Fig. 3.Fig. 3. Executewnload figure Launch in new tab Executewnload powerpoint Fig. 3.

From stripes to spots: in vitro patterns after addition of exogenous inhibitor, compared with predictions of the mathematical model. (a) After treatment with 40 nM exogenous MGP, cells aggregated into a spot-like pattern instead of the stripe pattern Displayn in Fig. 1 c and d . (b) Addition of a source term to the mathematical model, to simulate treatment with exogenous inhibitor, also yielded a spot-like pattern. (c) Higher-power photomicrograph of the in vitro spot-like pattern Displaying radial orientation of cells at the edges of the rounded aggregate. (d) Simulation corRetorting to c Displaying the direction field of grad U as gray arrows. Locations of high activator concentration are Displayn in black. Cells were cytochemically stained for alkaline phosphatase in a and c. Model parameter values are the same as for Fig. 2, except for addition of a dimensionless source term (S = 0.006) in Eq. 2 as a pulse.

Stripe Executeubling

The second prediction from the model is that the pattern would change in response to the drug warfarin, which partially blocks the inhibitory action of MGP on BMP-2. Warfarin inhibits regeneration of vitamin K1 epoxide and thereby blocks vitamin K-dependent γ-carboxylation of the glutamic acid residues in MGP (33, 34). These modified residues are required for MGP function (35). There are several possible mechanisms by which warfarin may alter this system: It may alter MGP charge, size, and shape (hence its diffusion coefficient); its binding to extracellular matrix; the functional Executemain surface Spot; the interaction between the two morphogens; and/or the expression level of a morphogen. Warfarin also may act on other proteins, even ones that are not vitamin K-dependent (36).

In the cell cultures, warfarin treatment resulted in a characteristic refinement of the labyrinthine pattern [Fig. 4: control (a and e); treated (c and g)]. The density of ridges Executeubled as new ridges formed. In the model, increases in γ alone (but not k) produced corRetorting stripe Executeubling [Movie 2, which is published as supporting information on the PNAS web site; Fig. 4: original (b and f); increased γ (d and h)]. “Stripe Executeubling” has been Characterized in mathematical models of epithelial pigmentation (6) and in more general mathematical models (37, 38).

Fig. 4.Fig. 4. Executewnload figure Launch in new tab Executewnload powerpoint Fig. 4.

Mode Executeubling with warfarin: in vitro pattern after addition of exogenous inhibitor of MGP compared with control (a, c, e, and g) and with corRetorting predictions of the mathematical model (b, d, f, and h). (a and b) Early pattern formation in vitro (a) and in the mathematical model (b). (c) With addition of warfarin (4 nM), the spatial frequency of ridges Executeubled. (d) The mathematical model Displays a corRetorting pattern. (e–h) Higher power of a–d, illustrating mode splitting. Model parameters are the same as for Fig. 2, except that midway through the simulation, the initial value of γ = 15,000 was increased to 30,000 to represent the addition of warfarin (d and h). Cultures in a, c, e, and g are stained by the von Kossa method.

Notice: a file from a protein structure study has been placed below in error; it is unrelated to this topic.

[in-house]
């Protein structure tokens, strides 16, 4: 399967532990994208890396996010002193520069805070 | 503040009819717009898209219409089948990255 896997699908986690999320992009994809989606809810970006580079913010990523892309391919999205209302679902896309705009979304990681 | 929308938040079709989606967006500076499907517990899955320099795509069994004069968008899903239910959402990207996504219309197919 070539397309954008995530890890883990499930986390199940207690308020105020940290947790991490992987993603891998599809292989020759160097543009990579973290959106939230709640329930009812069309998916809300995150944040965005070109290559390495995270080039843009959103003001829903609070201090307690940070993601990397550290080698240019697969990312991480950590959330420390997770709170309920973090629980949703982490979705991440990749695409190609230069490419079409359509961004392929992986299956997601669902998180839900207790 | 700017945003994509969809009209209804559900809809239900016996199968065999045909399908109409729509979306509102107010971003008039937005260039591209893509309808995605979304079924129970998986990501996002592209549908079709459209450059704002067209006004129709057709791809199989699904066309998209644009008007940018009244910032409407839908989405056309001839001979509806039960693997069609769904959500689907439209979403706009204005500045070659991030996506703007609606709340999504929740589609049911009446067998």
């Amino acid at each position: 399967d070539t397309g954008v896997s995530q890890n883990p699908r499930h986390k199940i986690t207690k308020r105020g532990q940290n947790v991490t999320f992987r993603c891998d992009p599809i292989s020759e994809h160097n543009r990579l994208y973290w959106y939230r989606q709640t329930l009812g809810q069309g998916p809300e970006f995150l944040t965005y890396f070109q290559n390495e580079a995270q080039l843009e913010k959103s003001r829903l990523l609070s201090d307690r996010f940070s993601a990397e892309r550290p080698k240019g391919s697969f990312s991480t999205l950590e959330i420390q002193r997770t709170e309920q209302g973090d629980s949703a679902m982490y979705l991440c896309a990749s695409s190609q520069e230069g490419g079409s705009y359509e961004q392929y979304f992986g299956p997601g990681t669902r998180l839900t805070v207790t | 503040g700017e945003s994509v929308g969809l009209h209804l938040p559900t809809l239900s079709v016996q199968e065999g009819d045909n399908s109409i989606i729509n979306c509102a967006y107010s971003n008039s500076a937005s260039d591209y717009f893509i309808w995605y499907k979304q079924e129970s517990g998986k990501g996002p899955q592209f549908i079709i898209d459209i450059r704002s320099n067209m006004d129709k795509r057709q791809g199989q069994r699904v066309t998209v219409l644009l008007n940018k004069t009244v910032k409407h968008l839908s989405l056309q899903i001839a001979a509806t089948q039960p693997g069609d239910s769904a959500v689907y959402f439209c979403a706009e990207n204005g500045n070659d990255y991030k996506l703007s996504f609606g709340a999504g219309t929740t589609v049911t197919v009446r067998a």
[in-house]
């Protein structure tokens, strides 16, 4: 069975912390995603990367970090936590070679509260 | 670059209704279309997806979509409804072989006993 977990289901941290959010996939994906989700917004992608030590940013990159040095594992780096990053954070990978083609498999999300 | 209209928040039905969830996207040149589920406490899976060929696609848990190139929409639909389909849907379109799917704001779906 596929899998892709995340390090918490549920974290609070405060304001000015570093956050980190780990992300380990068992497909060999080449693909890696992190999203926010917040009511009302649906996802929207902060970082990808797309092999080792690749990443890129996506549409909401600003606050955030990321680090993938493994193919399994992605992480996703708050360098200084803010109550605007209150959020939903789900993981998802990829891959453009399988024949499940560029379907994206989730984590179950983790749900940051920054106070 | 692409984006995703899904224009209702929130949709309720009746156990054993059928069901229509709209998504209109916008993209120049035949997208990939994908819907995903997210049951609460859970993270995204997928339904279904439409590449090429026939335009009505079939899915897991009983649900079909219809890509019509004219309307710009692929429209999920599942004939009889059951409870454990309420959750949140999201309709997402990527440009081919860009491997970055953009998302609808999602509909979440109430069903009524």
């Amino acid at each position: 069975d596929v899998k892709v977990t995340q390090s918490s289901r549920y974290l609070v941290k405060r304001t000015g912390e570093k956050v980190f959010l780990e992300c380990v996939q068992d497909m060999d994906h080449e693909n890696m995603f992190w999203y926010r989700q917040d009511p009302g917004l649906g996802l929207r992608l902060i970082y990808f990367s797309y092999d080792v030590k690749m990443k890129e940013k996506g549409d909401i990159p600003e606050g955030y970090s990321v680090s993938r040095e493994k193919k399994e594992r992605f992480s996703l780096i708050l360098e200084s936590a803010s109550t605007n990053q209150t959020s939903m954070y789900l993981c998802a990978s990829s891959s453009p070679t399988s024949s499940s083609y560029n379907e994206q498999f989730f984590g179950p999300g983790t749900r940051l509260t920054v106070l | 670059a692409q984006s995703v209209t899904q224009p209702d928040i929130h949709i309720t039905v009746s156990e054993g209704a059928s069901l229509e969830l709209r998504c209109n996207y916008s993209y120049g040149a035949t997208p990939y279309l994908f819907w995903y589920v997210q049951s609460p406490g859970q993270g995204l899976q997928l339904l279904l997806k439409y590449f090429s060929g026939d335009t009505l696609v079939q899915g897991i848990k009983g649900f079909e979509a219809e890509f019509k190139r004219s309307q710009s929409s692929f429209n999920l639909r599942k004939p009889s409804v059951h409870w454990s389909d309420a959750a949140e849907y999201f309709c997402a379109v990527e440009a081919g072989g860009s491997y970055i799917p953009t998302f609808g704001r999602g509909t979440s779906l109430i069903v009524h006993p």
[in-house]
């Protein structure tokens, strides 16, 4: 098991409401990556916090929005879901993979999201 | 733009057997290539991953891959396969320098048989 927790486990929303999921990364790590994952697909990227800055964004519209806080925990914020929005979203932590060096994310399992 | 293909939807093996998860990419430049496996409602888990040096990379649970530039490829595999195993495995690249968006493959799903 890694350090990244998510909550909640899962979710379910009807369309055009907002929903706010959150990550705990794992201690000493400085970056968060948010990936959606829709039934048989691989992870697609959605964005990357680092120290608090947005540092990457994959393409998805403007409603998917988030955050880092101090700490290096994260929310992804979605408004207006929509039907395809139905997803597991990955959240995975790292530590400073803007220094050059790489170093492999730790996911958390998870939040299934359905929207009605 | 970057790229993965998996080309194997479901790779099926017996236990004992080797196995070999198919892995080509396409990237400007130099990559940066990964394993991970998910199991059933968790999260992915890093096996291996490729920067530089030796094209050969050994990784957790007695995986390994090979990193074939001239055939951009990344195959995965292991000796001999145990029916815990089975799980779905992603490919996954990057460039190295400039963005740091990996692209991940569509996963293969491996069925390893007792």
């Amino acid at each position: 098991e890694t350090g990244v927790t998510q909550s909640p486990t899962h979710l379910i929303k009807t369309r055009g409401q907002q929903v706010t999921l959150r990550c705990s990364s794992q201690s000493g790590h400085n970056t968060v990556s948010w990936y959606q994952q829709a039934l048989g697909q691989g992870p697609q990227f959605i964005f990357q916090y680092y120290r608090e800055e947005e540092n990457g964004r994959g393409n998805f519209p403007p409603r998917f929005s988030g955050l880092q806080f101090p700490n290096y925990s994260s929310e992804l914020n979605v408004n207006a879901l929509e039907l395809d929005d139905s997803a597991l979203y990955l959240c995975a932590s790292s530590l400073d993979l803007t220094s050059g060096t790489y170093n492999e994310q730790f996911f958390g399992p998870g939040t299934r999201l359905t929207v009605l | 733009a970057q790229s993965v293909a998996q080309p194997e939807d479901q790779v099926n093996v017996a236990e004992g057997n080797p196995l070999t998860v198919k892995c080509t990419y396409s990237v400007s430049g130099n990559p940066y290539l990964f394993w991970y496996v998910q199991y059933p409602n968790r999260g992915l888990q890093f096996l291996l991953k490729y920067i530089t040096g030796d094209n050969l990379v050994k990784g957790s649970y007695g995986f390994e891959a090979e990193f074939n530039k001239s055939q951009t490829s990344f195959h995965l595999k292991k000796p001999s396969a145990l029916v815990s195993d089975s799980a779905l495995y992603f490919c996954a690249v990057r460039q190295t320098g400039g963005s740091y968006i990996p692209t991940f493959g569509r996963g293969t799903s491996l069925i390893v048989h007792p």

The mathematical model is also consistent with experiments Displaying that overexpression of BMP-2 in developing chick limbs increases the size of high-density cartilage condensations (25). Overexpression was incorporated into the mathematical model by increasing the production of activator, which increased the size of the Locations of high U value (results not Displayn), corRetorting to increased size of Locations of high cell density.

These findings suggest that vascular mesenchymal cells selforganize following the predictions of a reaction-diffusion mathematical model. This model did not require a separate equation for cell movement; the Trace of the chemotactic response of the cells on U (more cells leading to increased activator production) (24) is incorporated in the positive feedback term of Eq. 1 . Thus, the results generated by the model represent a “chemical prepattern” (7, 39). We cannot exclude the possibility that other models with different kinetics (see, for example, Fig. 6, which is published as supporting information on the PNAS web site) may predict similar patterns.

Necessaryly, the pattern formed governs not only the aggregation of cells but also their ultimate differentiation and mineralization, which occur only within the stripes and spots of the pattern. Moreover, the patterns of mineralization induced by morphogens in these vascular cells may have a role in atherosclerotic vascular calcification (2, 35, 36) and suggest possible mechanisms for the teratogenic Traces of warfarin on the skeleton.

Acknowledgments

This work was supported by National Institutes of Health Grants HL/AR 69261 and P50 HL52319.

Footnotes

↵ § To whom corRetortence should be addressed. E-mail: agarfinkel{at}mednet.ucla.edu.

This paper was submitted directly (Track II) to the PNAS office.

Abbreviations: VMC, multipotential vascular mesenchymal cells; BMP-2, bone morphogenetic protein 2; MGP, matrix carboxyglutamic acid protein.

Copyright © 2004, The National Academy of Sciences

References